To those of us who are used to doing Search Engine Optimization (SEO), we’ve been looking at URLs filled with content, and links between that content, and how algorithms such as PageRank (based upon links pointed between pages) and information retrieval scores based upon the relevance of that content have been determining how well pages rank in search results in response to queries entered into search boxes by searchers. Web pages connected by links have been seen as information points connected by nodes. This was the first generation of SEO.
Chances are good that many of the methods that we have been using to do SEO will remain the same as new features appear in a knowledge Graph based search, such as knowledge panels, rich results, featured snippets, structured snippets, search by photography, and expanded schema covering many more industries and features then it does at present.
We know that Google doesn’t penalize duplicate pages on the Web, but it may try to identify which version it prefers to other versions of the same page.
I came across this statement from Dejan SEO on the Web about duplicate pages earlier this week, and wondered about it, and decided to investigate more:
If there are multiple instances of the same document on the web, the highest authority URL becomes the canonical version. The rest are considered duplicates.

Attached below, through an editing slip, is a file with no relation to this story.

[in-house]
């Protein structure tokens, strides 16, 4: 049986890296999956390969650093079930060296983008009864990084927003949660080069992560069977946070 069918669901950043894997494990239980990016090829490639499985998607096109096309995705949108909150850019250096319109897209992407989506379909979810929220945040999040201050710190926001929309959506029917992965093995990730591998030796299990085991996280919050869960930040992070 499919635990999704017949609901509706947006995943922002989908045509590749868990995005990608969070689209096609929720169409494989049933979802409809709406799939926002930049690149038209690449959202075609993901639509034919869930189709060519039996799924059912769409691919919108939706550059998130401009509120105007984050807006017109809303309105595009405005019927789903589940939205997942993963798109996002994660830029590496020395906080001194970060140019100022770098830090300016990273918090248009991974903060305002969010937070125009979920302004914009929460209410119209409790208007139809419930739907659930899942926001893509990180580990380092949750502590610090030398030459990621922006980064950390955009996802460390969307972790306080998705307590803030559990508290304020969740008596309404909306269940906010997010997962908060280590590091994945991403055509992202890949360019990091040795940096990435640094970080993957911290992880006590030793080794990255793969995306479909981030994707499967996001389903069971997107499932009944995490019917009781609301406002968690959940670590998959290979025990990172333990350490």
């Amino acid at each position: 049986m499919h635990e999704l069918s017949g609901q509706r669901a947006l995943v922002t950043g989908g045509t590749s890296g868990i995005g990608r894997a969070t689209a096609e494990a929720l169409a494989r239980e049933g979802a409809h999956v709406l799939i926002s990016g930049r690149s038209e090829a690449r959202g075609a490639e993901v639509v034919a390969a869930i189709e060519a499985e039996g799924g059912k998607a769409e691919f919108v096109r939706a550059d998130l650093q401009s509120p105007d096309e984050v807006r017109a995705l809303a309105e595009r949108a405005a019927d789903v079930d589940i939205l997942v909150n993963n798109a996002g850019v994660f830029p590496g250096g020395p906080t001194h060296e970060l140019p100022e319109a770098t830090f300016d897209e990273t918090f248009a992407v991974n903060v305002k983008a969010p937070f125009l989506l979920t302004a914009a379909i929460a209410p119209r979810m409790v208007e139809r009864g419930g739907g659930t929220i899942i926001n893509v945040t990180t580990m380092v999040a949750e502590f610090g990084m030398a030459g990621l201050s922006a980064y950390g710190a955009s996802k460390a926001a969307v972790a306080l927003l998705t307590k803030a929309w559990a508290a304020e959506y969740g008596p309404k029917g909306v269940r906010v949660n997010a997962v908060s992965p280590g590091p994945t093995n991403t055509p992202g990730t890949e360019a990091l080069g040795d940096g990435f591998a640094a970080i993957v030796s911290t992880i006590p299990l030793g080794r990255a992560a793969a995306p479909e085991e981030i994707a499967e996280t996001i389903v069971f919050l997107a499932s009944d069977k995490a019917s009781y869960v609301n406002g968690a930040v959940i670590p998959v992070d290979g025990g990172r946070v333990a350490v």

The above quote is from the post at Link inversion, the least known major ranking factor. (it is not something I am saying with my post. I wanted to see if there might be something similar in a patent. I found something closer, but it deoes say the same thing that Dejan predicts
I read that article from Dejan SEO about duplicate pages, and thought it was worth exploring more. As I was looking around at Google patents that included the word “Authority” in them, I found this patent which doesn’t quite say the same thing that Dejan does, but is interesting in that it finds ways to distinguish between duplicate pages on different domains based upon priority rules, which is interesting in determining which duplicate pages might be the highest authority URL for a document.